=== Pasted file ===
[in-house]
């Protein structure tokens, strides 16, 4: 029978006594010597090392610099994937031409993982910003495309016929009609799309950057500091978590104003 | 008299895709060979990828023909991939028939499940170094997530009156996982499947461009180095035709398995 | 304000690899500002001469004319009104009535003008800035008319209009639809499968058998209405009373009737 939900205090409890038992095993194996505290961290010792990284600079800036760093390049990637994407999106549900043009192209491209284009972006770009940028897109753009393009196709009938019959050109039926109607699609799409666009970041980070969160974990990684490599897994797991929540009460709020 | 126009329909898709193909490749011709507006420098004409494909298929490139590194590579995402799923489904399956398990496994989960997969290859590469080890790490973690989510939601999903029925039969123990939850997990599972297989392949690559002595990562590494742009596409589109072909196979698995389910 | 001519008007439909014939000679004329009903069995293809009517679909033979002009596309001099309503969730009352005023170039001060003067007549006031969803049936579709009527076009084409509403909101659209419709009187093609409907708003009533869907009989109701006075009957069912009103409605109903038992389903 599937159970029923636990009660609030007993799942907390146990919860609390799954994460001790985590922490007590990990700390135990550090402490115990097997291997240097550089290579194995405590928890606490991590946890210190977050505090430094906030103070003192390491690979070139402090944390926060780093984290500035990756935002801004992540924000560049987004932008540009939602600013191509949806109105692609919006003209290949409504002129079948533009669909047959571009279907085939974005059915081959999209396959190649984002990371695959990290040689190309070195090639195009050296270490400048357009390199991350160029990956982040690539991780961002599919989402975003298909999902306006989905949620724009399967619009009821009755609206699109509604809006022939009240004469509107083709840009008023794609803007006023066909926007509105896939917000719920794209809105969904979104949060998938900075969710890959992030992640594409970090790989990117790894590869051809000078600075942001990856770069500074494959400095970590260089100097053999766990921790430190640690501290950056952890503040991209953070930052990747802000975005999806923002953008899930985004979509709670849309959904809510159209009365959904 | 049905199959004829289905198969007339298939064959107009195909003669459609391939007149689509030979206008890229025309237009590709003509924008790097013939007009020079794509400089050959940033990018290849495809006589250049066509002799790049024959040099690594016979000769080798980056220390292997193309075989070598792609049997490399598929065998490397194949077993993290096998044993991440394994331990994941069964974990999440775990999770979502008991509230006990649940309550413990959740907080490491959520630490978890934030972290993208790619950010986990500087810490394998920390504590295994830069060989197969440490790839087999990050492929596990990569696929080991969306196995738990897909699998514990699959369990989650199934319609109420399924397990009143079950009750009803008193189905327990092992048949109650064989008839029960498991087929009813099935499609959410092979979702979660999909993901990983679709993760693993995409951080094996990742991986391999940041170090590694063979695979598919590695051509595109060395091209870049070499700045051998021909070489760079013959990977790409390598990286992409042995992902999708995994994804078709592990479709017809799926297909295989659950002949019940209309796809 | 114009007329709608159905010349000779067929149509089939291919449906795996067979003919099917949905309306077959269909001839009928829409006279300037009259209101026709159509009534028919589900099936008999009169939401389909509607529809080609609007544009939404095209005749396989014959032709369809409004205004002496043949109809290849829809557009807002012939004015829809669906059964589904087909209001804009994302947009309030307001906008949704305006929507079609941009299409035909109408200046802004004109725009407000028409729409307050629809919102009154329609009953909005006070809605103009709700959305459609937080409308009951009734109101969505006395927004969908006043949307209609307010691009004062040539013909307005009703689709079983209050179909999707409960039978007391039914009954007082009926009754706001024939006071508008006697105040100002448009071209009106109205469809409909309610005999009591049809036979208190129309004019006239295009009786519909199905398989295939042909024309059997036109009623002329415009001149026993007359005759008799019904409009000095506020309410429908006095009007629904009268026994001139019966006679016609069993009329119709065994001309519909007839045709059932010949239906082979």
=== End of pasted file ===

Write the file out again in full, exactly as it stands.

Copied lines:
[in-house]
């Protein structure tokens, strides 16, 4: 029978006594010597090392610099994937031409993982910003495309016929009609799309950057500091978590104003 | 008299895709060979990828023909991939028939499940170094997530009156996982499947461009180095035709398995 | 304000690899500002001469004319009104009535003008800035008319209009639809499968058998209405009373009737 939900205090409890038992095993194996505290961290010792990284600079800036760093390049990637994407999106549900043009192209491209284009972006770009940028897109753009393009196709009938019959050109039926109607699609799409666009970041980070969160974990990684490599897994797991929540009460709020 | 126009329909898709193909490749011709507006420098004409494909298929490139590194590579995402799923489904399956398990496994989960997969290859590469080890790490973690989510939601999903029925039969123990939850997990599972297989392949690559002595990562590494742009596409589109072909196979698995389910 | 001519008007439909014939000679004329009903069995293809009517679909033979002009596309001099309503969730009352005023170039001060003067007549006031969803049936579709009527076009084409509403909101659209419709009187093609409907708003009533869907009989109701006075009957069912009103409605109903038992389903 599937159970029923636990009660609030007993799942907390146990919860609390799954994460001790985590922490007590990990700390135990550090402490115990097997291997240097550089290579194995405590928890606490991590946890210190977050505090430094906030103070003192390491690979070139402090944390926060780093984290500035990756935002801004992540924000560049987004932008540009939602600013191509949806109105692609919006003209290949409504002129079948533009669909047959571009279907085939974005059915081959999209396959190649984002990371695959990290040689190309070195090639195009050296270490400048357009390199991350160029990956982040690539991780961002599919989402975003298909999902306006989905949620724009399967619009009821009755609206699109509604809006022939009240004469509107083709840009008023794609803007006023066909926007509105896939917000719920794209809105969904979104949060998938900075969710890959992030992640594409970090790989990117790894590869051809000078600075942001990856770069500074494959400095970590260089100097053999766990921790430190640690501290950056952890503040991209953070930052990747802000975005999806923002953008899930985004979509709670849309959904809510159209009365959904 | 049905199959004829289905198969007339298939064959107009195909003669459609391939007149689509030979206008890229025309237009590709003509924008790097013939007009020079794509400089050959940033990018290849495809006589250049066509002799790049024959040099690594016979000769080798980056220390292997193309075989070598792609049997490399598929065998490397194949077993993290096998044993991440394994331990994941069964974990999440775990999770979502008991509230006990649940309550413990959740907080490491959520630490978890934030972290993208790619950010986990500087810490394998920390504590295994830069060989197969440490790839087999990050492929596990990569696929080991969306196995738990897909699998514990699959369990989650199934319609109420399924397990009143079950009750009803008193189905327990092992048949109650064989008839029960498991087929009813099935499609959410092979979702979660999909993901990983679709993760693993995409951080094996990742991986391999940041170090590694063979695979598919590695051509595109060395091209870049070499700045051998021909070489760079013959990977790409390598990286992409042995992902999708995994994804078709592990479709017809799926297909295989659950002949019940209309796809 | 114009007329709608159905010349000779067929149509089939291919449906795996067979003919099917949905309306077959269909001839009928829409006279300037009259209101026709159509009534028919589900099936008999009169939401389909509607529809080609609007544009939404095209005749396989014959032709369809409004205004002496043949109809290849829809557009807002012939004015829809669906059964589904087909209001804009994302947009309030307001906008949704305006929507079609941009299409035909109408200046802004004109725009407000028409729409307050629809919102009154329609009953909005006070809605103009709700959305459609937080409308009951009734109101969505006395927004969908006043949307209609307010691009004062040539013909307005009703689709079983209050179909999707409960039978007391039914009954007082009926009754706001024939006071508008006697105040100002448009071209009106109205469809409909309610005999009591049809036979208190129309004019006239295009009786519909199905398989295939042909024309059997036109009623002329415009001149026993007359005759008799019904409009000095506020309410429908006095009007629904009268026994001139019966006679016609069993009329119709065994001309519909007839045709059932010949239906082979």